Being a doctor is a difficult profession, but being Hitler’s family doctor is a whole new level of difficult. Eduard Bloch was an Austrian doctor practicing in Linz (Austria) and until 1907 the physician of Adolf Hitler’s family.
Bloch was born in Frauenberg (today Hluboká nad Vltavou, Czech Republic), studied medicine in Prague and then served as a medical officer in the Austrian army. In 1899 he was stationed in Linz and opened a private doctor’s practice after his discharge in 1901 in the baroque house at 12 Landstrasse, where he also lived with his family: his wife, Emilie (née Kafka) and their daughter Trude, born in 1903. According to Linz’s future mayor Ernst Koref, Bloch was held in high regard, particularly among the lower and indigent social classes. It was generally known that at any time at night he was willing to call on patients. He used to go on visits in his hansom, wearing a conspicuous broad-brimmed hat. Like most Jews in Linz at the time, the Bloch family were assimilated.
In 1904, Hitler had become seriously ill and was bedridden due to a serious lung ailment. Due to this, he was allowed to abandon his school career and return home. However, after checking Hitler’s files Bloch later maintained that he had treated the youth for only minor ailments, cold or tonsillitis and that Hitler had been neither robust nor sickly. He also stated that Hitler did not have any illness whatsoever, let alone a lung disease
In 1907 Hitler’s mother, Klara Hitler, was diagnosed with breast cancer. She died on 21 December after intense suffering involving daily medication with iodoform, a foul-smelling and painful corrosive treatment typically used at the time and administered by Bloch. Because of the poor economic situation of the Hitler family, Bloch charged reduced prices, sometimes taking no fee at all. The then 18-year-old Hitler granted him his “everlasting gratitude” for this.
Bloch said that Hitler’s most striking feature was his love for his mother: “While Hitler was not a mother’s boy in the usual sense, I never witnessed a closer attachment. Their love had been mutual. Klara Hitler adored her son. She allowed him his own way whenever possible. For example, she admired his watercolor paintings and drawings and supported his artistic ambitions in opposition to his father at what cost to herself one may guess”. However, Bloch expressly denies the claim that Hitler’s love for his mother was pathological.
In his memory, Hitler was the “saddest man I had ever seen” when he was informed about his mother’s imminent death. He remembered Klara Hitler, Hitler’s mother, as a very “pious and kind” woman. “Sie würde sich im Grabe herumdrehen, wenn sie wüsste, was aus ihm geworden ist.” (“She would turn in her grave if she knew what became of him.”) According to Bloch, after Alois Hitler’s death the family’s financial resources were scarce. He mentioned that Klara Hitler had lived frugally and had not indulged in even the smallest extravagance.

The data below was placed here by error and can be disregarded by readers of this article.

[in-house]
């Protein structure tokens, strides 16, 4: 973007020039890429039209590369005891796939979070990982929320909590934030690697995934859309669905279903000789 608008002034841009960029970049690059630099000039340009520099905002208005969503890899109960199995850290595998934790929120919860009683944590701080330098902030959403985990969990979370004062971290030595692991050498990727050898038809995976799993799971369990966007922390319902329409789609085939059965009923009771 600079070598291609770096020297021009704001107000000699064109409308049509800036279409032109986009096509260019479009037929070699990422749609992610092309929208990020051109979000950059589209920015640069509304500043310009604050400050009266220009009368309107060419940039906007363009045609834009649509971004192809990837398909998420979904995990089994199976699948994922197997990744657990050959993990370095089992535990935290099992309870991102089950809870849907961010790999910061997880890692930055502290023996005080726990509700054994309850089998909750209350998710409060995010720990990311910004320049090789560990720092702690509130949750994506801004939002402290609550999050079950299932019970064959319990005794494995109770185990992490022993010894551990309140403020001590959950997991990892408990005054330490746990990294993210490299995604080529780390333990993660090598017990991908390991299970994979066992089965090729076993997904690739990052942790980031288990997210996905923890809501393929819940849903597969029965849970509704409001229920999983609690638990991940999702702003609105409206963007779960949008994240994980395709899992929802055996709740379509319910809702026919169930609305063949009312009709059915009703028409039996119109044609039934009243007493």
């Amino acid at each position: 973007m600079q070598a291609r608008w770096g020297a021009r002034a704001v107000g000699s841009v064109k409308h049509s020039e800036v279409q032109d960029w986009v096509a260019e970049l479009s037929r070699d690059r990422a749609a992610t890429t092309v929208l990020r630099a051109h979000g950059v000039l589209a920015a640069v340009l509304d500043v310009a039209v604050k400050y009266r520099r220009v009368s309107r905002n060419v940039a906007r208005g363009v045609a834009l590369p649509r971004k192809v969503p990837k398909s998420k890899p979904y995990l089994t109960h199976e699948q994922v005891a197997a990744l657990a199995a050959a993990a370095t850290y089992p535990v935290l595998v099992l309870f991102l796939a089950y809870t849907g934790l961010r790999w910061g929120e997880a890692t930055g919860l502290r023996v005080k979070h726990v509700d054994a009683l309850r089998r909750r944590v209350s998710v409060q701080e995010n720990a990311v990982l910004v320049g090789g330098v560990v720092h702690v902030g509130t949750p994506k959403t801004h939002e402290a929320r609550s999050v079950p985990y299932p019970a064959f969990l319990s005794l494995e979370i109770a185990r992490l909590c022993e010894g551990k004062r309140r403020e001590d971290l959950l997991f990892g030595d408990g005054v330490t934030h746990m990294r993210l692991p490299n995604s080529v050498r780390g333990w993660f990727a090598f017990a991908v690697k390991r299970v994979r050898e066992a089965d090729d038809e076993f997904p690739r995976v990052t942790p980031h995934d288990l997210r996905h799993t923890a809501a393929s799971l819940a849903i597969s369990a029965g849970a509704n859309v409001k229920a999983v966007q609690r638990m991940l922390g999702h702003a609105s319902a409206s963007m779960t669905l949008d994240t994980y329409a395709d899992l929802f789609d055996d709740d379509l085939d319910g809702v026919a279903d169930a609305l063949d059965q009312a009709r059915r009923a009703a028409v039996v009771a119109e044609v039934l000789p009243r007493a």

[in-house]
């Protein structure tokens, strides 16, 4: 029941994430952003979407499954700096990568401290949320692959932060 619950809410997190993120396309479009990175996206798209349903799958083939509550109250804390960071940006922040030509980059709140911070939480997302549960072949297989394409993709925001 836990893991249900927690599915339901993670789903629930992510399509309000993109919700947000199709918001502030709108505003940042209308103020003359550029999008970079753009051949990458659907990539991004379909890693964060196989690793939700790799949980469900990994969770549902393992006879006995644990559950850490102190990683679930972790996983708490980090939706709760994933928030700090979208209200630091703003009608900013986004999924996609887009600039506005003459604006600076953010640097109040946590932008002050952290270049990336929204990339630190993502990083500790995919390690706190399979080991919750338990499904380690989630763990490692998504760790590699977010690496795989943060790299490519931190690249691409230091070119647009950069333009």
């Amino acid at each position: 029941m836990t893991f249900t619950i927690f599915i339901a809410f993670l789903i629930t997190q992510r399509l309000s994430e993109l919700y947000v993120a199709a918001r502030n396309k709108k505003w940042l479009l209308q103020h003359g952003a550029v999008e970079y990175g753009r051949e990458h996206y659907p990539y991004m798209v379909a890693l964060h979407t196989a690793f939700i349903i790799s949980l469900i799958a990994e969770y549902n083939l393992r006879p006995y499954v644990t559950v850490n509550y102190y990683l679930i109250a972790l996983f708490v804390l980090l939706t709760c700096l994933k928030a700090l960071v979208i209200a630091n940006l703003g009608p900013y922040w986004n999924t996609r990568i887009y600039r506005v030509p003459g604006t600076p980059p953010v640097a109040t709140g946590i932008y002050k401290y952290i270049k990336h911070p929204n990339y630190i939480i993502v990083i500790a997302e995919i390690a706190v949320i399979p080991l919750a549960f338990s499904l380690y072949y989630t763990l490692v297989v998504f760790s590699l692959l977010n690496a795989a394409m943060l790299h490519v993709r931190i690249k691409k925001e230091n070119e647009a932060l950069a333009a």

In 1908 when Hitler wrote Bloch a postcard assuring him of his gratitude and reverence which he expressed with handmade gifts, as for example, a large wall painting which according to Bloch’s daughter Gertrude (Trude) Kren (born 1903 in Austria, died 1992 in the USA) was lost in the course of time. Even in 1937, Hitler inquired about Bloch’s well-being and called him an “Edeljude” (“noble Jew”). Bloch also apparently had a special fondness for the Hitler family which was to serve him well in the future.
After Germany’s union with Austria in March 1938 (Anschluss) life became harder for Austrian Jews. After Bloch’s medical practice was closed on 1 October 1938, his daughter and son-in-law, Bloch’s young colleague Dr. Franz Kren (born 1893 in Austria, died 1976 in the USA), emigrated overseas.
The 62-year-old Bloch then wrote a letter to Hitler asking for help and was as a consequence put under special protection by the Gestapo. He was the only Jew in Linz with this status. Bloch stayed in his house with his wife undisturbed until the formalities for his emigration to the United States were completed. Without any interference from the authorities, they were able to sell their family home at market value, highly unusual with the distress sales of emigrating Jews at the time. However, they were allowed to take only the equivalent of 16 Reichsmark out of the country; the usual amount allowed to Jews was a mere 10 Reichsmark.
In 1940 Bloch emigrated to the USA and settled in the Bronx, 2755 Creston Avenue, New York City but was no longer able to practice medicine as his medical degree from Austria-Hungary was not recognized. He died of stomach cancer in 1945 at age 73, barely a month after Hitler’s death.
We hope you are enjoying The Vintage News. Please consider helping us with our journey to bring popular historical content to everyone by becoming a supporter today. Thanks.Become a Supporter